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McBarto

Fish won't move, but not visible signs of disease

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Hey guys! I've posted on this forum before about my other goldfish who unfortunately didn't make it. He had rips and tears in all of his fins and eventually died no matter how much we tried to help. This goldfish also had some rips in his fins, but he eventually recovered. We also had to cure him of ick too a few days after we got him, so he's a fighter. He's just a little 15 cent feeder fish, but we've grown quite attached.

Anyway, this just started yesterday after I did an algae cleaning in the tank to get all the gunk off the walls, then I put some anti-algae stuff in the tank (like I've done a hundred times before). Maybe a few hours later he started getting very lethargic and by last night he was just resting on the bottom of the tank and wouldn't get up, which he never does. I put some salt in the tank and he pepped up for a bit, but then went back down. This morning he was lying on the bottom again and wouldn't get up when I turned the light on or opened the lid. I put some food in there and he went after it and swam around a bit, but now his default position seems to be lying on the bottom. Now he'll get up and swim around every once in awhile, but he won't stay up. His dorsal fin is down, but that's not highly unusual for him. There is nothing visibly wrong with the fish. He looks absolutely healthy, so I don't think any pictures would help. I've done nothing out of the ordinary other than the algae cleaning, but I usually do that once ever couple weeks.

Here's some info:

Tank size: 16 gallons (I put 12 tablespoons of pickling salt in yesterday)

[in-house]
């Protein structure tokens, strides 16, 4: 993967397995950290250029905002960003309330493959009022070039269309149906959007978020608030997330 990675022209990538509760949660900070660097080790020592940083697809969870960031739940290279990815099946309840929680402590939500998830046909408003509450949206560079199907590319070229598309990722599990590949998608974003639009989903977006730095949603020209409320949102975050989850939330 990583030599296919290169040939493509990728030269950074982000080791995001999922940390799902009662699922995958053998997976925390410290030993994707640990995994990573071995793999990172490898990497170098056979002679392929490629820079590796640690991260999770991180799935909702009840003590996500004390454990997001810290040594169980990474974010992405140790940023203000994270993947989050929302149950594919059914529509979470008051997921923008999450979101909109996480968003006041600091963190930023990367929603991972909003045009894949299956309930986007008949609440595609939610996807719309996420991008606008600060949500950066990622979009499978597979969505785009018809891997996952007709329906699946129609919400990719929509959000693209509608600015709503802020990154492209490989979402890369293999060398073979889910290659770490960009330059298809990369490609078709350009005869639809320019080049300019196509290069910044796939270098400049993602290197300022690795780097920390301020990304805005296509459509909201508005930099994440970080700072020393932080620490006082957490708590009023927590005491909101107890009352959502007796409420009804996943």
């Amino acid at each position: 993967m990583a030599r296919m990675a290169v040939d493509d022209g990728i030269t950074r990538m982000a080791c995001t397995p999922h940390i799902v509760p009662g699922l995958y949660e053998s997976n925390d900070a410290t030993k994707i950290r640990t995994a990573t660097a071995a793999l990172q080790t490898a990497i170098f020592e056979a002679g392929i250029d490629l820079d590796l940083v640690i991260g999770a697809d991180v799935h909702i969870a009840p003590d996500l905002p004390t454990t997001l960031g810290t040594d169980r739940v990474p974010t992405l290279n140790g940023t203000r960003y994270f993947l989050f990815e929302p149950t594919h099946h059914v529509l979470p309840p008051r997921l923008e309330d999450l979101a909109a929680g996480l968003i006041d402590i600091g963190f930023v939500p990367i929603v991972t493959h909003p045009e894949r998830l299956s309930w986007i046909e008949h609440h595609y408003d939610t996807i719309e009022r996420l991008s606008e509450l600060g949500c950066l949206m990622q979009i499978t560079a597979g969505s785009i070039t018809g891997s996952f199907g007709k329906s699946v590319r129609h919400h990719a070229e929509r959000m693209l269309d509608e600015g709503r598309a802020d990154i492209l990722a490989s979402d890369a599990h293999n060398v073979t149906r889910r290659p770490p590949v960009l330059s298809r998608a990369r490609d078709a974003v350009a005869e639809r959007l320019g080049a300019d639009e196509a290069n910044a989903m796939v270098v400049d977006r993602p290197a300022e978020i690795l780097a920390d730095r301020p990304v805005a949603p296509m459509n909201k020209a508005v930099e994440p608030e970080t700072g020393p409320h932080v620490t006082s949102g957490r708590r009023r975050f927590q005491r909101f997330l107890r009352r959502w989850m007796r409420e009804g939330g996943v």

Filter Brand: Aqua Clear 30

-Change water every 2 weeks or so, just did a water change last weekend.

-Just 1 fish in the tank.

-I feed him Tetra goldfish flakes every morning.

-He has survived ick and torn fins

-He is roughly 2 years old (both of our other goldfish of the same kind only made it 2 years as well)

Tank water info:

Nitrite: 0-0.5 (hard to read)

Nitrate: 0-20 (hard to read)

PH: 6.5

GH: 180

KH: 240

Also, like I said, yesterday I put in 40 drops of API Algaefix and then 12 tablespoons of pickling salt later in the evening.

I use API 5 in 1 aquarium test strips. No I don't have the liquid measuring test kit thing and I really can't afford it right now.

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is 16 gal the main tank? is he the only fish in the tank? could you copy and paste the questions above and answer each question? it really does help us to know as much as we can.

would you be able to post a video of his behaviour? what's his poop like? is he eating? we don't recommend anything anti algae as they have harmful chemicals in them that really mess with the slimecoat and gills of goldfish. i learned this first hand from my own experiences.

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I thought I answered most of those questions already. 16 gallons is the main tank. There is just 1 goldfish in the tank. Yes he is eating. I haven't seen his poop recently. He usually poops in the afternoon so I won't be able to tell you until later. Basically his behavior is laying on the bottom, then he'll go swim around for a little bit every 10 minutes or so, but mostly he just lays on the bottom and breathes slowly. It would be a hassle to get a video up but I could do it if you REALLY need it.

Thank you for the quick reply.

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Helen is just trying to make sure she understands the situation before she can help. She's very good at what she does, but every bit of information you provide is very vital in her being able to diagnose and create a treatment plan for your pet. It's always helpful to have videos and pictures of your goldfish's behaviour and though I know it can be a pain sometimes with the uploading process for both youtube and photobucket in the end it's the best you can do for your fish! :)

Good luck with treatment hun, I'm sorry your fish isn't feeling very well!